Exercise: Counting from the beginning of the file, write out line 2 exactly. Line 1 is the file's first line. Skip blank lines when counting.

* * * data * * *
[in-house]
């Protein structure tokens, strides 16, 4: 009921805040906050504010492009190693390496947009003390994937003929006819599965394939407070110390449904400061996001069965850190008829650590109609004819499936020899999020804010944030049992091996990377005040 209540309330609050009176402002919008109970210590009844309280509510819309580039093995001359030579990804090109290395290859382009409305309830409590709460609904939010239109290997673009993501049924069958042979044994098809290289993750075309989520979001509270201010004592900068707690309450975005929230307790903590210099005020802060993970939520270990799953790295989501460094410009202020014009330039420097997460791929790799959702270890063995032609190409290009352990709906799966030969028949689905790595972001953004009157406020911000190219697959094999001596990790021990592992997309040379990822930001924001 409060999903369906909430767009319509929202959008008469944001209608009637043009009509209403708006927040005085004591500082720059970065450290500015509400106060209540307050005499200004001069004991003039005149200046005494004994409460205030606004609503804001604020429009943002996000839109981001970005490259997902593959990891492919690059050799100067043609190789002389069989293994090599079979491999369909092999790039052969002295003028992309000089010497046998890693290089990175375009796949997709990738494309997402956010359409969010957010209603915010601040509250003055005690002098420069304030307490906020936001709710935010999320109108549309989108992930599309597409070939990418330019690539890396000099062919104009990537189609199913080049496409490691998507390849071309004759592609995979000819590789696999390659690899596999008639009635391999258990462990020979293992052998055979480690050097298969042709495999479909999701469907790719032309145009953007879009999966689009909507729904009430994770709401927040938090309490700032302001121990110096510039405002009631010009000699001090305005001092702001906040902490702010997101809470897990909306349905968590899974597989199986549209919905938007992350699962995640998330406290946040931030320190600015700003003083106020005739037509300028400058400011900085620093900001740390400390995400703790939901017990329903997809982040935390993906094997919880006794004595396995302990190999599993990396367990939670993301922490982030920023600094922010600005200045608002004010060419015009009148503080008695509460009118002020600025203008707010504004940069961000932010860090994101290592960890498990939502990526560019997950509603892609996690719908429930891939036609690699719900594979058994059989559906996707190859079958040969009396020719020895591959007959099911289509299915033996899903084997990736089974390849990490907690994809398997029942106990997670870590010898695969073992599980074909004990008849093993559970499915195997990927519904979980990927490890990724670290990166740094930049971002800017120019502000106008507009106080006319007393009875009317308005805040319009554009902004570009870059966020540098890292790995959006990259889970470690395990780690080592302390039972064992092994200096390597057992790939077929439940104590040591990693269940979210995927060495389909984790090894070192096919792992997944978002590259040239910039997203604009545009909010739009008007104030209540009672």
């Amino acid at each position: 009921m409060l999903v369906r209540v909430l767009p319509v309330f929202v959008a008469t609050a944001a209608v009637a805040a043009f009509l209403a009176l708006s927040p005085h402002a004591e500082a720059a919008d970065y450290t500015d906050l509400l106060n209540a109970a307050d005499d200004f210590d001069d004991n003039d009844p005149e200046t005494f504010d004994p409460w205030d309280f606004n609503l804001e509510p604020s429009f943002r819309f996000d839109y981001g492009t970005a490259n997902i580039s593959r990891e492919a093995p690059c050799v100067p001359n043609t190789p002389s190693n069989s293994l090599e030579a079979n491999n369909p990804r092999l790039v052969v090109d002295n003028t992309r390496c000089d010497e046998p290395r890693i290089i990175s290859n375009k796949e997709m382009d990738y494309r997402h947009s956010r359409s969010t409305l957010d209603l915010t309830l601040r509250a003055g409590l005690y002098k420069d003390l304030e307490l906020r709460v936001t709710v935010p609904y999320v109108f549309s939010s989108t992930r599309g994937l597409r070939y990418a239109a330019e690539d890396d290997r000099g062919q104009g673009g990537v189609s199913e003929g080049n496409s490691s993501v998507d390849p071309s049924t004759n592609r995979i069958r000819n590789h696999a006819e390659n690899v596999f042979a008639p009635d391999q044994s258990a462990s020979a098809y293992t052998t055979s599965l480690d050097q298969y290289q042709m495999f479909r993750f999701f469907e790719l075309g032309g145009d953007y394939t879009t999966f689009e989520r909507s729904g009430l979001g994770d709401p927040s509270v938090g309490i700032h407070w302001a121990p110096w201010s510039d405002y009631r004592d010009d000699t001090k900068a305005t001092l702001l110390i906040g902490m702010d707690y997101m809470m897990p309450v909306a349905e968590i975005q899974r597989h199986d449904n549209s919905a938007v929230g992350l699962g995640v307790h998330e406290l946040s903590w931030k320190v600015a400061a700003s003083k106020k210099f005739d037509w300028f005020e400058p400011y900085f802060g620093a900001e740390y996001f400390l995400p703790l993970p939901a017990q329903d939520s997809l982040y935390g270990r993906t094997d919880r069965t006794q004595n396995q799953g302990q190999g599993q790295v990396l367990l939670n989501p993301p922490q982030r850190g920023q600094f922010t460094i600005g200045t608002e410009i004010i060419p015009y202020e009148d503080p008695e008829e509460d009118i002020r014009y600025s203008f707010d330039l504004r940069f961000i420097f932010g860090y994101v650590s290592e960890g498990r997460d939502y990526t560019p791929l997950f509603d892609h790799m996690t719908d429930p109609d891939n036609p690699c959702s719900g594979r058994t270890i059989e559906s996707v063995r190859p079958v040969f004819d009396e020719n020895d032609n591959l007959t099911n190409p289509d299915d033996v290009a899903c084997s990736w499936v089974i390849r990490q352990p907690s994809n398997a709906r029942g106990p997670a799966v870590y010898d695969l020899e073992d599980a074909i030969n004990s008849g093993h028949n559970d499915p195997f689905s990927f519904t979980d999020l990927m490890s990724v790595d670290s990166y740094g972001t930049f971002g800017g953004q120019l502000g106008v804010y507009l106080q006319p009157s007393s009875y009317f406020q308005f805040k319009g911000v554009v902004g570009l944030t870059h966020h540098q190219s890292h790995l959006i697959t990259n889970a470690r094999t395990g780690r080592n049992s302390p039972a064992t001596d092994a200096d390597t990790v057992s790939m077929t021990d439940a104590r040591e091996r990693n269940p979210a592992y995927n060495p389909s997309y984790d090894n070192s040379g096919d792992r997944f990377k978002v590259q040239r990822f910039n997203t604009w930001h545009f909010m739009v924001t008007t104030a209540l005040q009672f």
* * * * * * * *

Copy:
């Protein structure tokens, strides 16, 4: 009921805040906050504010492009190693390496947009003390994937003929006819599965394939407070110390449904400061996001069965850190008829650590109609004819499936020899999020804010944030049992091996990377005040 209540309330609050009176402002919008109970210590009844309280509510819309580039093995001359030579990804090109290395290859382009409305309830409590709460609904939010239109290997673009993501049924069958042979044994098809290289993750075309989520979001509270201010004592900068707690309450975005929230307790903590210099005020802060993970939520270990799953790295989501460094410009202020014009330039420097997460791929790799959702270890063995032609190409290009352990709906799966030969028949689905790595972001953004009157406020911000190219697959094999001596990790021990592992997309040379990822930001924001 409060999903369906909430767009319509929202959008008469944001209608009637043009009509209403708006927040005085004591500082720059970065450290500015509400106060209540307050005499200004001069004991003039005149200046005494004994409460205030606004609503804001604020429009943002996000839109981001970005490259997902593959990891492919690059050799100067043609190789002389069989293994090599079979491999369909092999790039052969002295003028992309000089010497046998890693290089990175375009796949997709990738494309997402956010359409969010957010209603915010601040509250003055005690002098420069304030307490906020936001709710935010999320109108549309989108992930599309597409070939990418330019690539890396000099062919104009990537189609199913080049496409490691998507390849071309004759592609995979000819590789696999390659690899596999008639009635391999258990462990020979293992052998055979480690050097298969042709495999479909999701469907790719032309145009953007879009999966689009909507729904009430994770709401927040938090309490700032302001121990110096510039405002009631010009000699001090305005001092702001906040902490702010997101809470897990909306349905968590899974597989199986549209919905938007992350699962995640998330406290946040931030320190600015700003003083106020005739037509300028400058400011900085620093900001740390400390995400703790939901017990329903997809982040935390993906094997919880006794004595396995302990190999599993990396367990939670993301922490982030920023600094922010600005200045608002004010060419015009009148503080008695509460009118002020600025203008707010504004940069961000932010860090994101290592960890498990939502990526560019997950509603892609996690719908429930891939036609690699719900594979058994059989559906996707190859079958040969009396020719020895591959007959099911289509299915033996899903084997990736089974390849990490907690994809398997029942106990997670870590010898695969073992599980074909004990008849093993559970499915195997990927519904979980990927490890990724670290990166740094930049971002800017120019502000106008507009106080006319007393009875009317308005805040319009554009902004570009870059966020540098890292790995959006990259889970470690395990780690080592302390039972064992092994200096390597057992790939077929439940104590040591990693269940979210995927060495389909984790090894070192096919792992997944978002590259040239910039997203604009545009909010739009008007104030209540009672």